“Amazon eyes Japan’s online prescription drug market“ – Nikkei Asia, Staff Wriers, Amazon.com is considering entering the prescription drug sales business in Japan, Nikkei has learned, in what could be a turning point for the country’s brick-and-mortar pharmacies.
“Increased Health Spending When Private Equity Acquires Physician Practices” | MedPage Today, Jennifer Henderson, Private equity acquiring physician practices in the specialties of dermatology, gastroenterology, and ophthalmology were associated with increases in healthcare spending. A difference-in-differences event study showed.
“Congress Considers Strategies To Improve Medicare And Medicaid Integration For Dual-Eligible Individuals” | Health Affairs, Laura M. Keohane Ann Hwang, At the end of July, Senators Rob Portman (R-OH) and Sherrod Brown (D-OH) introduced legislation to create a new state option to fully integrate the financing and delivery of care for individuals eligible for full Medicaid and Medicare benefits.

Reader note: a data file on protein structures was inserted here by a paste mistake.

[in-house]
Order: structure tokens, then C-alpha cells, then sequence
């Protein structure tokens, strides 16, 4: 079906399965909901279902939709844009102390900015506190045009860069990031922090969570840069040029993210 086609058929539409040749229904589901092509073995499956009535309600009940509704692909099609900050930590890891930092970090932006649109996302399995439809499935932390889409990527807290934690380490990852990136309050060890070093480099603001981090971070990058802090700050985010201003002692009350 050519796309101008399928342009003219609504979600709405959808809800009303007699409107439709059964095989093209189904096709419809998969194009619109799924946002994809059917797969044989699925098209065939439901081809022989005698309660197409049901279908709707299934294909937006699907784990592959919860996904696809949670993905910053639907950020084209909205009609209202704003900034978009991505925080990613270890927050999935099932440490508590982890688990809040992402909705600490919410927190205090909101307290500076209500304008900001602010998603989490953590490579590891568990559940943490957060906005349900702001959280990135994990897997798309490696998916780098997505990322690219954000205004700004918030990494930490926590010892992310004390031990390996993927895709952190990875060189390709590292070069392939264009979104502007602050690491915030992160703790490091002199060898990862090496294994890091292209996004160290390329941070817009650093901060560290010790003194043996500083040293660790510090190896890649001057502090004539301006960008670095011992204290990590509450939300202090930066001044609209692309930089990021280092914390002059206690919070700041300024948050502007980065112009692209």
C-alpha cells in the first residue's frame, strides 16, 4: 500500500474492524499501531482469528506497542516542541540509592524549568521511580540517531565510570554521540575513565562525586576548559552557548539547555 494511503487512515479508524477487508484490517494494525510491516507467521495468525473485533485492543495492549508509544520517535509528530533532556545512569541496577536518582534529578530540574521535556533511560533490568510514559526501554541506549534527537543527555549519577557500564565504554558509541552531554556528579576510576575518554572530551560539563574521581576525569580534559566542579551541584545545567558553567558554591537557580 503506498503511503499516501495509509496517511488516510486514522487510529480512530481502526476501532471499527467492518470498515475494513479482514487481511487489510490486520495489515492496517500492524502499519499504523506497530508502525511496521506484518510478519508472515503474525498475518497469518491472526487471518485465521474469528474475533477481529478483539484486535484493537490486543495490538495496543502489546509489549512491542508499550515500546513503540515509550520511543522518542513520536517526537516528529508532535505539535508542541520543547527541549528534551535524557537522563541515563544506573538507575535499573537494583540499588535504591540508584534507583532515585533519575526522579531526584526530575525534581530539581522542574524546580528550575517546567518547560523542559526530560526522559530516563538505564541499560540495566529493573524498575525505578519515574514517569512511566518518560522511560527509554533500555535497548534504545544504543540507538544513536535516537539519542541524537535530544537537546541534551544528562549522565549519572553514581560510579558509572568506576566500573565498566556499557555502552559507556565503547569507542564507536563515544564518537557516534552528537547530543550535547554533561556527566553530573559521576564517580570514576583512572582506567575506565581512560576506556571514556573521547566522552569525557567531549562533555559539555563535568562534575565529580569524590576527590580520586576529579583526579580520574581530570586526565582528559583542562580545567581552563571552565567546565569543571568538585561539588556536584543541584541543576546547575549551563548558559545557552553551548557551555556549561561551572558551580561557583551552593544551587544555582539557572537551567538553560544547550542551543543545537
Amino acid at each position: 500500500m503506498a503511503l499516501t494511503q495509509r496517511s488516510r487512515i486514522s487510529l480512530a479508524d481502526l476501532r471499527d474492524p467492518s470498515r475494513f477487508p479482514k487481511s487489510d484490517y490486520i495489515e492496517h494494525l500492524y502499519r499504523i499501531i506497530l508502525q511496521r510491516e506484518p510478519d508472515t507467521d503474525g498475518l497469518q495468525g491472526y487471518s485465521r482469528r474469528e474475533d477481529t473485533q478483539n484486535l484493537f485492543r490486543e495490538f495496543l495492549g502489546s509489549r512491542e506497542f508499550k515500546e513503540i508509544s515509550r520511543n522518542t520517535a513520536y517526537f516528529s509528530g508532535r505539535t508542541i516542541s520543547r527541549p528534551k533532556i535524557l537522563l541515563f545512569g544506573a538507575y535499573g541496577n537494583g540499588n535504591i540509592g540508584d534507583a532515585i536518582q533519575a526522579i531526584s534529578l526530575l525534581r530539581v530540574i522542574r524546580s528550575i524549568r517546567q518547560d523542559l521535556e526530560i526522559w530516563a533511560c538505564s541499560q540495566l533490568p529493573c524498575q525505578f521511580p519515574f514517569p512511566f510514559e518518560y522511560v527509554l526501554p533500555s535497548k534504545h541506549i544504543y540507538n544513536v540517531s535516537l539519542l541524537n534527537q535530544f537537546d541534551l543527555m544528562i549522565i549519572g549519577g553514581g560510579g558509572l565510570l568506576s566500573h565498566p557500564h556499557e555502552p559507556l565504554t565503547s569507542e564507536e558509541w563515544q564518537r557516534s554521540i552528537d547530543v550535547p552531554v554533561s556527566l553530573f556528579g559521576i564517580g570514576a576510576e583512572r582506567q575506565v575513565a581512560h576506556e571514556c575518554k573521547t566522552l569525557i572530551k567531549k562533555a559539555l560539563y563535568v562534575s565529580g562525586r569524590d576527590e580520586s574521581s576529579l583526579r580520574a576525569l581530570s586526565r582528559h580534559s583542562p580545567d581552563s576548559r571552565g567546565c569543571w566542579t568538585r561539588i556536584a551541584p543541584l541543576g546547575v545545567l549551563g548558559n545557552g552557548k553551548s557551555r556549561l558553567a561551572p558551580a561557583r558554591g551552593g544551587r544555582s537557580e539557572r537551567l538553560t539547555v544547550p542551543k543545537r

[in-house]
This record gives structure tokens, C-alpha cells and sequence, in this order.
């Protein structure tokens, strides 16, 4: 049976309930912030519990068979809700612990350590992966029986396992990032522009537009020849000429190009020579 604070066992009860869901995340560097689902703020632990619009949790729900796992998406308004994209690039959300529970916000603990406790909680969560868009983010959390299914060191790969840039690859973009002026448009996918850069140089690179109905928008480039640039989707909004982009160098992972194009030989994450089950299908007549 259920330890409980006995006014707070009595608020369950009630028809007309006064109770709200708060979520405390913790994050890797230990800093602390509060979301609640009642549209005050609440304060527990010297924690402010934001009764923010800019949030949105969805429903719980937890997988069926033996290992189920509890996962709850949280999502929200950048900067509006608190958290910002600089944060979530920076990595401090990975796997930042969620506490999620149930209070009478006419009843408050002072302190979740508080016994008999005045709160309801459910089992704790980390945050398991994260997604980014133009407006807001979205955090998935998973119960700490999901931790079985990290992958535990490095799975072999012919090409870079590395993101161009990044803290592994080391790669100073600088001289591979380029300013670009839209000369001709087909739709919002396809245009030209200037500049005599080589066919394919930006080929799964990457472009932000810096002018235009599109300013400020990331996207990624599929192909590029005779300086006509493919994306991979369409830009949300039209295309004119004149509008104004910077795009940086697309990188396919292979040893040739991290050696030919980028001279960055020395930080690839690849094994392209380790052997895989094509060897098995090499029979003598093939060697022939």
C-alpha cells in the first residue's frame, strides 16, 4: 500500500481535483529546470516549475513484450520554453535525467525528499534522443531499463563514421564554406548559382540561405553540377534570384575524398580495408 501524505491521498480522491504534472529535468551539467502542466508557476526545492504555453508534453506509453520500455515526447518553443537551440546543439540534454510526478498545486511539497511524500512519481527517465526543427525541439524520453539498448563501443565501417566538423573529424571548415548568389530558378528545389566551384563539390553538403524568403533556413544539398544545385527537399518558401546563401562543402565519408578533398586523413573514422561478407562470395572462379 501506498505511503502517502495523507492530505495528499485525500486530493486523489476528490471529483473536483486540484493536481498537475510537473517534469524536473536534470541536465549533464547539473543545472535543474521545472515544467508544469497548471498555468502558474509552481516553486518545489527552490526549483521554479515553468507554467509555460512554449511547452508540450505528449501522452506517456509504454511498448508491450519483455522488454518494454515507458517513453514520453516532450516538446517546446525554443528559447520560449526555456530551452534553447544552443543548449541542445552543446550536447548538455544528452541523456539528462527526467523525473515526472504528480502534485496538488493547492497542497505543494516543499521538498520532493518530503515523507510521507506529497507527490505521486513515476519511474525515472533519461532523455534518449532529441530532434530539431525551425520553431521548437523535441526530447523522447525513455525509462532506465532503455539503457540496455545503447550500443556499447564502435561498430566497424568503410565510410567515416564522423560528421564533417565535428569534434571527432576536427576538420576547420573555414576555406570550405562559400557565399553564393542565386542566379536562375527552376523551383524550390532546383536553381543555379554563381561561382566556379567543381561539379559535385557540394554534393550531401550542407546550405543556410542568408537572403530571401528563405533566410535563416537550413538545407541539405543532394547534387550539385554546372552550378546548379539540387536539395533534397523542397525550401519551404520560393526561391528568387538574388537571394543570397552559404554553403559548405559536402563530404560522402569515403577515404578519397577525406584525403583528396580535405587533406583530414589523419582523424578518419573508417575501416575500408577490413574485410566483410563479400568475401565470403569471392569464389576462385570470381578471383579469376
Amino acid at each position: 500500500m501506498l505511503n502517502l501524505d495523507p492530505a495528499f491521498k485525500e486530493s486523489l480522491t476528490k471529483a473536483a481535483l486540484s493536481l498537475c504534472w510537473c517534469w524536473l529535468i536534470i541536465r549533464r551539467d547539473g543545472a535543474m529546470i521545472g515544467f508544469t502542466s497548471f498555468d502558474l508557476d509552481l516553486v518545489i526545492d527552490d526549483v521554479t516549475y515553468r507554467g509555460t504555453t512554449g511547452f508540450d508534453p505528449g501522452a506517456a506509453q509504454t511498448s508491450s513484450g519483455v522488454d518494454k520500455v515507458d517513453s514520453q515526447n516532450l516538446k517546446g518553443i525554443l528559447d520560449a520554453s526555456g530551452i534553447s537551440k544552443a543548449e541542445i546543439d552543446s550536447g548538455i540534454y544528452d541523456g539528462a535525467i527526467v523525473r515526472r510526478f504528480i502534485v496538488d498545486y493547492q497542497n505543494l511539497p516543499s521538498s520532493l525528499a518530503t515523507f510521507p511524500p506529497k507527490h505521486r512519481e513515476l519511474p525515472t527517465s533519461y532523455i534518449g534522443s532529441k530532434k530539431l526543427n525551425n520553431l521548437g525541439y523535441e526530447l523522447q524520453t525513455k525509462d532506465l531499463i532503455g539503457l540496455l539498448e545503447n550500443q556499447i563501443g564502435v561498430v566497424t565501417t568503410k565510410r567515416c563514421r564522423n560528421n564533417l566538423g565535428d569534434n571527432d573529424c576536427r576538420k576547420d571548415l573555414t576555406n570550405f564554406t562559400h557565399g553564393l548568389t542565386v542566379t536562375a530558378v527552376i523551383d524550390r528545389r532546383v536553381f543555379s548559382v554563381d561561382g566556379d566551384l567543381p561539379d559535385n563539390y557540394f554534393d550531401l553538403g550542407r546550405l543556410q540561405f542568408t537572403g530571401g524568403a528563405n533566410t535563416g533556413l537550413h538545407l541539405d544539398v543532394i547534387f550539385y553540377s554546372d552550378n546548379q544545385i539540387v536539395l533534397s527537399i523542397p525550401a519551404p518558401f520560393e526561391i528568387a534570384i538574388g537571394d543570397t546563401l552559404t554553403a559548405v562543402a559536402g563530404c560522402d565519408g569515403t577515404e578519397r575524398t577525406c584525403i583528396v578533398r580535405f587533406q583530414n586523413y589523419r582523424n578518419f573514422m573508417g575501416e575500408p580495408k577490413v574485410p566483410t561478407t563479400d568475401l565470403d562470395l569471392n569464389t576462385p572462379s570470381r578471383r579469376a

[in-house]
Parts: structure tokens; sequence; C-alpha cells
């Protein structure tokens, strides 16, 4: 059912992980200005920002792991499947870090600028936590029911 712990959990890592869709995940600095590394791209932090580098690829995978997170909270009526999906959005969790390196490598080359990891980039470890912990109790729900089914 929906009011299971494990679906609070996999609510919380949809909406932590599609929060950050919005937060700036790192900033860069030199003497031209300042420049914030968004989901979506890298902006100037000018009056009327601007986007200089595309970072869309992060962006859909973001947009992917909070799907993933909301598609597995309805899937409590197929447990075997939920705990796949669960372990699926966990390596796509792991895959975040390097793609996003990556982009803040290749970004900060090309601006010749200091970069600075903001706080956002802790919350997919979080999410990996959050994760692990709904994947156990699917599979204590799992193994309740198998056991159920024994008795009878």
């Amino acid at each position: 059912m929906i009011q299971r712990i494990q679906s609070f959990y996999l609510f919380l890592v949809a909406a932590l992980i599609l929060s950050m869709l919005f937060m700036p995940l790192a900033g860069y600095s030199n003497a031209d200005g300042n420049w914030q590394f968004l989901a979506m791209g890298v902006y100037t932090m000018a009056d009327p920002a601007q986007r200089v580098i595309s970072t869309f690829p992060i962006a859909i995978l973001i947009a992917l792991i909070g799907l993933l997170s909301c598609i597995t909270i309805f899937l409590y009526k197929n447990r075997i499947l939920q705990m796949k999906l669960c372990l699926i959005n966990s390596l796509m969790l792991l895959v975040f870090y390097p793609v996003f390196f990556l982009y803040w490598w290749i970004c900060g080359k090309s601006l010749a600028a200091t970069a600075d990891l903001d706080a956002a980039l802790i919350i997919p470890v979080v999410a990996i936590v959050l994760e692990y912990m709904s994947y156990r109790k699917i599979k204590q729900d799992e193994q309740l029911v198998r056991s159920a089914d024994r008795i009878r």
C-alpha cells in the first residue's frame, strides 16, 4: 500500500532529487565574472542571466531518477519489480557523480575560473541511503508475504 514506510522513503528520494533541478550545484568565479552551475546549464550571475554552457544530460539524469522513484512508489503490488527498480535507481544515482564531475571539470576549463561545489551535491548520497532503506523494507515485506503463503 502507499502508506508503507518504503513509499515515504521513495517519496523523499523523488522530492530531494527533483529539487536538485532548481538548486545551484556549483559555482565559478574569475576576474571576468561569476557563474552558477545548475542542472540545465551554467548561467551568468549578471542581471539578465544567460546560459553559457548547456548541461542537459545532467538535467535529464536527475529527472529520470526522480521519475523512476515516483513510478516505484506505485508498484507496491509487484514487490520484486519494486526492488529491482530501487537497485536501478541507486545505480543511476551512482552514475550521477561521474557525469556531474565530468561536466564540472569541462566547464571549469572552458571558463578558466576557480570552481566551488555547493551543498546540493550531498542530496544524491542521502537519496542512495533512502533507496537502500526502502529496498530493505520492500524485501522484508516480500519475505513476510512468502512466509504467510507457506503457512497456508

“US Life Expectancy Drops to Lowest in Decades” (medscape.com), Carolyn Crist, In 2021, the average American could expect to live until age 76, which fell from 77 in 2020 and 79 in 2019. That marks the lowest age since 1996 and the largest 2-year decline since 1923.
“Biden-Harris Administration Proposes to Make Health Care Enrollment Easier for Millions of Americans” | ACA Signups, Charles Gaba, The Centers for Medicare & Medicaid Services’ (CMS’) new proposed rule would make it easier for millions of eligible people to enroll in and retain their Medicaid coverage. The rule would reduce red tape and simplify applications, verifications, enrollment, and renewals for health care coverage through Medicaid and the Children’s Health Insurance Program (CHIP).